GORDON's plug section, as disclosed and taught, involves attaching electrical wires to a series of electrically conductive “ . . . slip rings . . . ” by an untaught manner, perhaps soldering (?)—following which “ . . . the conductor rings 14-17 and attached connectors B . . . ” are placed within a “ . . . mold and molding or vacuum casting . . . ” is performed using a plastic non-conductive material to form the plug element—following which removal of excess plastic is necessary in order to form a surface such that “ . . . the outer diameter of the rings (14-17) is substantially equal to the diameter of the non-conductive regions.” (Page 4, lines 53-65).
The instant application, OPPOSED to the complex and labor intensive method taught by GORDON, as will be disclosed and taught in the Detailed Description section that follows, teaches a simple construction of a plug section of the current invention from common, inexpensive, commercially available parent materials.
No prior swivel plug, including GORDON, discloses or teaches a provision for a formation of a waterproof plug/socket junction that makes a provision of an uninterrupted non-metallic external surface of the component parts of the electrical circuit.
No prior swivel plug, including GORDON, discloses or teaches a provision for an automatic separation between the swivel plug and socket portions of a plug and socket device in the event of an occurrence of an entrapment of the cord that prevents any further extension of the cord;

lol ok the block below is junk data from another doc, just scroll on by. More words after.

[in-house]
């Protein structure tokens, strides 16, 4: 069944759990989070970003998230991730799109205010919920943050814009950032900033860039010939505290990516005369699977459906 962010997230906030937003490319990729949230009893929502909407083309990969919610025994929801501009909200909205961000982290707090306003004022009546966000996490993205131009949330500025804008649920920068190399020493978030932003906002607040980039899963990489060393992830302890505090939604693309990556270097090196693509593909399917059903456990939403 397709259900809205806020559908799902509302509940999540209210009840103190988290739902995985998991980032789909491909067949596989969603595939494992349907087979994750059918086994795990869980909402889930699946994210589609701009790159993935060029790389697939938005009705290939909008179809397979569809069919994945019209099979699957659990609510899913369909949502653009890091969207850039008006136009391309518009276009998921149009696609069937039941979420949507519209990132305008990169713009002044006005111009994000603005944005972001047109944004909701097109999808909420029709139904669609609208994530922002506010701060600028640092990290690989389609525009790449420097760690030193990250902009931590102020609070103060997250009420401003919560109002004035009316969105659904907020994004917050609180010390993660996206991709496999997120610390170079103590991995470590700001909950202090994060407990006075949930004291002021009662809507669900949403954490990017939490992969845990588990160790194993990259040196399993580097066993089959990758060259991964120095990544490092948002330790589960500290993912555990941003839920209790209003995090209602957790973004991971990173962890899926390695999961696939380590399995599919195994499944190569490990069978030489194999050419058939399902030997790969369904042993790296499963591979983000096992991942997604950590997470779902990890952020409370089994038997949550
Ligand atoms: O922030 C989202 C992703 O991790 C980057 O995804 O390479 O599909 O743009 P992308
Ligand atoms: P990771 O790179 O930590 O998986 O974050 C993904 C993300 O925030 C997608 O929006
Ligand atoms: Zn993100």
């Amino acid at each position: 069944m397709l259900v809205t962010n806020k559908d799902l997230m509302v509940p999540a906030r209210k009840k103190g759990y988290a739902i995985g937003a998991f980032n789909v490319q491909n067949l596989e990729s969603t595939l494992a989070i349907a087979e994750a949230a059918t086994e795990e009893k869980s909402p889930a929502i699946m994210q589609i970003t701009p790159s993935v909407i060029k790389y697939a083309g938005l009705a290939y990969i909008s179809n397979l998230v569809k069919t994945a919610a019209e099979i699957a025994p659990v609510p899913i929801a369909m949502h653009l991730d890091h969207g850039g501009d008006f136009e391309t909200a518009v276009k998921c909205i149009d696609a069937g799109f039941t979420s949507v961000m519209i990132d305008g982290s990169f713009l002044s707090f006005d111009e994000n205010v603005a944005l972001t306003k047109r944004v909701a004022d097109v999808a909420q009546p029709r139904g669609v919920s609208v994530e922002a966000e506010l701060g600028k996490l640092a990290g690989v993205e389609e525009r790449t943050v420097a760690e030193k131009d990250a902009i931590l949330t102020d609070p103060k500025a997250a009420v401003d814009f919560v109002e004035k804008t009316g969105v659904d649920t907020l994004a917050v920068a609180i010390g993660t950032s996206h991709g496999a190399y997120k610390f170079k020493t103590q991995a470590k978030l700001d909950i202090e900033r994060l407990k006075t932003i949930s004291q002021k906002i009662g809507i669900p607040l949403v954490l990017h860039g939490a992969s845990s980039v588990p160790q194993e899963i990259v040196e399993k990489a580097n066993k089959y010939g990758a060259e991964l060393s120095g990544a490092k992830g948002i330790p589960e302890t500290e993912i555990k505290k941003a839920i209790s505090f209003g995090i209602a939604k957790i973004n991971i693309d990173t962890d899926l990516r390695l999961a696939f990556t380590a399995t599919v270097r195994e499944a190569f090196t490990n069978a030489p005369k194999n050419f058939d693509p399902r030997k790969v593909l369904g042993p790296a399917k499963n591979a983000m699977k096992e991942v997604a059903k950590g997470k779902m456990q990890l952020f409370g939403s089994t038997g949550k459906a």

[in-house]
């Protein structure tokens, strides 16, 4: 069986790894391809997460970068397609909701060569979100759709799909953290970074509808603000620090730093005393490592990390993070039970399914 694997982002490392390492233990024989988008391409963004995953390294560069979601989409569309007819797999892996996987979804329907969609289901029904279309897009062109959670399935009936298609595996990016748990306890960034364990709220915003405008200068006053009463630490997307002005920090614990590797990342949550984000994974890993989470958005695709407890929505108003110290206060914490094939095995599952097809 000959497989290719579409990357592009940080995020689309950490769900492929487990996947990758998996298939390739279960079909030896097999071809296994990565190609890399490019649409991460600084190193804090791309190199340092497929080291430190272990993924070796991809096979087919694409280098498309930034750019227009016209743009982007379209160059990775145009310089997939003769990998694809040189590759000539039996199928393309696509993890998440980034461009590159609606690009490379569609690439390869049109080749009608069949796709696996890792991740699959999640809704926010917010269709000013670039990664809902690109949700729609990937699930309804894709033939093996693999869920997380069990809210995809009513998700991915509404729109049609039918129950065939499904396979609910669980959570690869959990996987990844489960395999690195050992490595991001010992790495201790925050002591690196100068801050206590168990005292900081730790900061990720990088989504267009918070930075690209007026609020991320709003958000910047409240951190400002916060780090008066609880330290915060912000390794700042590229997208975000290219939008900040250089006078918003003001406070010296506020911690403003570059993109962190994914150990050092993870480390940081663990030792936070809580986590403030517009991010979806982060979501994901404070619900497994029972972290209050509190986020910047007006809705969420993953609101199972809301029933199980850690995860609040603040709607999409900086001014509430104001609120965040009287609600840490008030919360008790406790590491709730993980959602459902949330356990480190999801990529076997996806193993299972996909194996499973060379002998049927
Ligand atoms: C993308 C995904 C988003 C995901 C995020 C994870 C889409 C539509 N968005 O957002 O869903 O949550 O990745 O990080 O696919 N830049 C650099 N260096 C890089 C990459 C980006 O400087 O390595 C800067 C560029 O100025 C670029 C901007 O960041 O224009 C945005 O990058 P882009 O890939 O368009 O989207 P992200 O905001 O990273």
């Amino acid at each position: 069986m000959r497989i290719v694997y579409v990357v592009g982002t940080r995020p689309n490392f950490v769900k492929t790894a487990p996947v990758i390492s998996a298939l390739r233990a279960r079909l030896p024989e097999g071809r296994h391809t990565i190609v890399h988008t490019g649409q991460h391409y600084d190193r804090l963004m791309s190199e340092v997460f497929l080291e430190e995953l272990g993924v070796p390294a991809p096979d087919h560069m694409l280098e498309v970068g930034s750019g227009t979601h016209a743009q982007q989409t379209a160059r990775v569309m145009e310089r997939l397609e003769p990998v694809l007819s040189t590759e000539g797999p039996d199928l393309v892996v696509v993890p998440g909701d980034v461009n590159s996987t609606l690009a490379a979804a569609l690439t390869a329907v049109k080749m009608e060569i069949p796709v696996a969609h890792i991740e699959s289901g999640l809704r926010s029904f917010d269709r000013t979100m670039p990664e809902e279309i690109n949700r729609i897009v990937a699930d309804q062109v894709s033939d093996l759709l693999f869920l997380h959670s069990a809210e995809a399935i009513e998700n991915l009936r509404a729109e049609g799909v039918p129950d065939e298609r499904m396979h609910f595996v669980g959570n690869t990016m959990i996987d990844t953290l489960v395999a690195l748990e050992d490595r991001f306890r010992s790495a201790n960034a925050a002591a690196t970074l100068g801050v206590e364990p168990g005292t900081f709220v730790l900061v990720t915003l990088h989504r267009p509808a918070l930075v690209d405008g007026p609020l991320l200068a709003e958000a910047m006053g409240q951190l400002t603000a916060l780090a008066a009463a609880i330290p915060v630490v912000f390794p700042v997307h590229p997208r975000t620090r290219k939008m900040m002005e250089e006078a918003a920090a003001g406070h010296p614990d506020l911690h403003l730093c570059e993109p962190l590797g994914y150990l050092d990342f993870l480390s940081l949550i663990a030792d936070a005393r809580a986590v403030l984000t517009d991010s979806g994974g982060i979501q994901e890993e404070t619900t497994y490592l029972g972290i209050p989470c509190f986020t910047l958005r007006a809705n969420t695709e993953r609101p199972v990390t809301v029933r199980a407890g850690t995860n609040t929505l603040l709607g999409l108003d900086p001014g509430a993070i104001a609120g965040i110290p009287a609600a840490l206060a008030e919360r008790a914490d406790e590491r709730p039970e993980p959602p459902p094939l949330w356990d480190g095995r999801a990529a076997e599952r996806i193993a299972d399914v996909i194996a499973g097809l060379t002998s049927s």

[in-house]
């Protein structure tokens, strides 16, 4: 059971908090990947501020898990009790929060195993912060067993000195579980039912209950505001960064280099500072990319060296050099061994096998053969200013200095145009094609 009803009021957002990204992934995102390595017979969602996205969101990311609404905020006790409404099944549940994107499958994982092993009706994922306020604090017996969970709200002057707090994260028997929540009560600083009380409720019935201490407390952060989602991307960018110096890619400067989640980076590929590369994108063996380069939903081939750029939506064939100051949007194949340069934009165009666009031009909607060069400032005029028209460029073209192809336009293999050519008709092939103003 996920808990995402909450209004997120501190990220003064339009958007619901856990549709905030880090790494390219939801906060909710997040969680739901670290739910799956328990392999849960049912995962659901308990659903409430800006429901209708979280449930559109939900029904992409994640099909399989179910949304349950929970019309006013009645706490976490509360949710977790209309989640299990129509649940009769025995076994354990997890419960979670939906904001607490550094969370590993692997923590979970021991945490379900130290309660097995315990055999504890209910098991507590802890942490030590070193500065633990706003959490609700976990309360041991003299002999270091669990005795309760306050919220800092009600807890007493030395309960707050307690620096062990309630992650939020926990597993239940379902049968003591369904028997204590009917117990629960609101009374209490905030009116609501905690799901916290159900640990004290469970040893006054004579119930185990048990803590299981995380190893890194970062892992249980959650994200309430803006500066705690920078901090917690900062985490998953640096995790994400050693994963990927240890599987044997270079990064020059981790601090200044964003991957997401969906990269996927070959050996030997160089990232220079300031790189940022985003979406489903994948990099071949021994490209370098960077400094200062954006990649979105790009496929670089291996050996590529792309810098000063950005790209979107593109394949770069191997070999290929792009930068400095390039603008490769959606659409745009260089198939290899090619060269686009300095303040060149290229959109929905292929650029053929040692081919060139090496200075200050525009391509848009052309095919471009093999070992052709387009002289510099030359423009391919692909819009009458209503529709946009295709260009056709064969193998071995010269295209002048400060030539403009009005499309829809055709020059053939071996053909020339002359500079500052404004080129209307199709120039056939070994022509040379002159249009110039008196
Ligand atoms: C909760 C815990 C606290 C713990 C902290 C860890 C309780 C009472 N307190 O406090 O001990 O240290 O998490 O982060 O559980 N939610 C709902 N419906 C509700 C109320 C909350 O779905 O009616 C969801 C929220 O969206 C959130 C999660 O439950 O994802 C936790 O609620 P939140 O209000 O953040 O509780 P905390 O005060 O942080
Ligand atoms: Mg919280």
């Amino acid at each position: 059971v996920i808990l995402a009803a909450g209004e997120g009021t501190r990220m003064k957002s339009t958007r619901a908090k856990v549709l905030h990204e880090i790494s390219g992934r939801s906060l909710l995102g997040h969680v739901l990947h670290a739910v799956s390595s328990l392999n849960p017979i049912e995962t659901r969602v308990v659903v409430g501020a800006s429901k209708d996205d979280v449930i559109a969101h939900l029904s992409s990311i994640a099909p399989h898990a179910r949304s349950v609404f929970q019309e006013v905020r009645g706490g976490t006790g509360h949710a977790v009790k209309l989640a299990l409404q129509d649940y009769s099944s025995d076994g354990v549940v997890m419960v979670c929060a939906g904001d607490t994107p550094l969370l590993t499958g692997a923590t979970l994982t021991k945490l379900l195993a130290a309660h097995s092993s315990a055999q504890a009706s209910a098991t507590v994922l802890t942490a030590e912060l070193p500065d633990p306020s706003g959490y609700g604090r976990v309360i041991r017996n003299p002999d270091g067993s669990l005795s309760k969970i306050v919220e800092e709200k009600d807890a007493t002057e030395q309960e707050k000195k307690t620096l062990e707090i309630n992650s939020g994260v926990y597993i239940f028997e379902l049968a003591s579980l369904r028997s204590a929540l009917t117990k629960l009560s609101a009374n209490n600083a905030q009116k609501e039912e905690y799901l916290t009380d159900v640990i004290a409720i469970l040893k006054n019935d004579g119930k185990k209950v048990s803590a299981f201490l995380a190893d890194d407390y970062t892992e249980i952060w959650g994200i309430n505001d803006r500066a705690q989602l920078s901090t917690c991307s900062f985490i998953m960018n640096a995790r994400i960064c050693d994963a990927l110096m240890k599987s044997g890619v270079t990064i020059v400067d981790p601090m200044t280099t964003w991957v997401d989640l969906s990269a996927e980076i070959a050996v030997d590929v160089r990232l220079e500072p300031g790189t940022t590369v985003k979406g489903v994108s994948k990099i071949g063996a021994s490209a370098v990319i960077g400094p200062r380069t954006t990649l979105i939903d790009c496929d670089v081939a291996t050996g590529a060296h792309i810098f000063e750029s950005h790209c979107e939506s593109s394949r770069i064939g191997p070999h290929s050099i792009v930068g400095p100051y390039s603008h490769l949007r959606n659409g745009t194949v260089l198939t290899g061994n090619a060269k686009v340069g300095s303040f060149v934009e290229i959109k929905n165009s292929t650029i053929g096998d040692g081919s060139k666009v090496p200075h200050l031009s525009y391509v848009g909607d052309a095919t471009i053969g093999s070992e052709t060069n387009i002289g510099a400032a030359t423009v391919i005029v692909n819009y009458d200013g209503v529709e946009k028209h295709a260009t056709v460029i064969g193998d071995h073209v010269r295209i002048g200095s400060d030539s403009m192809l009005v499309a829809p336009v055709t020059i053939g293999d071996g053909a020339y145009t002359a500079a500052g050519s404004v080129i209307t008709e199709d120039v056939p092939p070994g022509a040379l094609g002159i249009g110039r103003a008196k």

No prior swivel plug, including GORDON, discloses or teaches a use of an attached tool in an ergonomically efficient manner by providing a rotational feature that allows of an automatic untwisting of a parent cord section in relationship to a tool borne end section of a cord, thereby making a provision of a reduction in a torqueing force that would otherwise be imposed on a person holding and using the tool.
The ergonomic advantage disclosed and taught as being made available by the full swivel feature of the device provides several advantages. When a long, heavy extension cord is powering a tool to which it is in a permanent affixation at a tool bearing end without a full swivel feature between the tool borne end and an originating plug end section, twisting and kinking of the cord impose unnecessary and fatiguing strains on a user's body as the user turns and moves in a manner allowing a use of the tool in a series of differing axial locations and heights of use; in the absence of a swivel feature, repeated twisting and kinking of cords has led to cord damage in the past.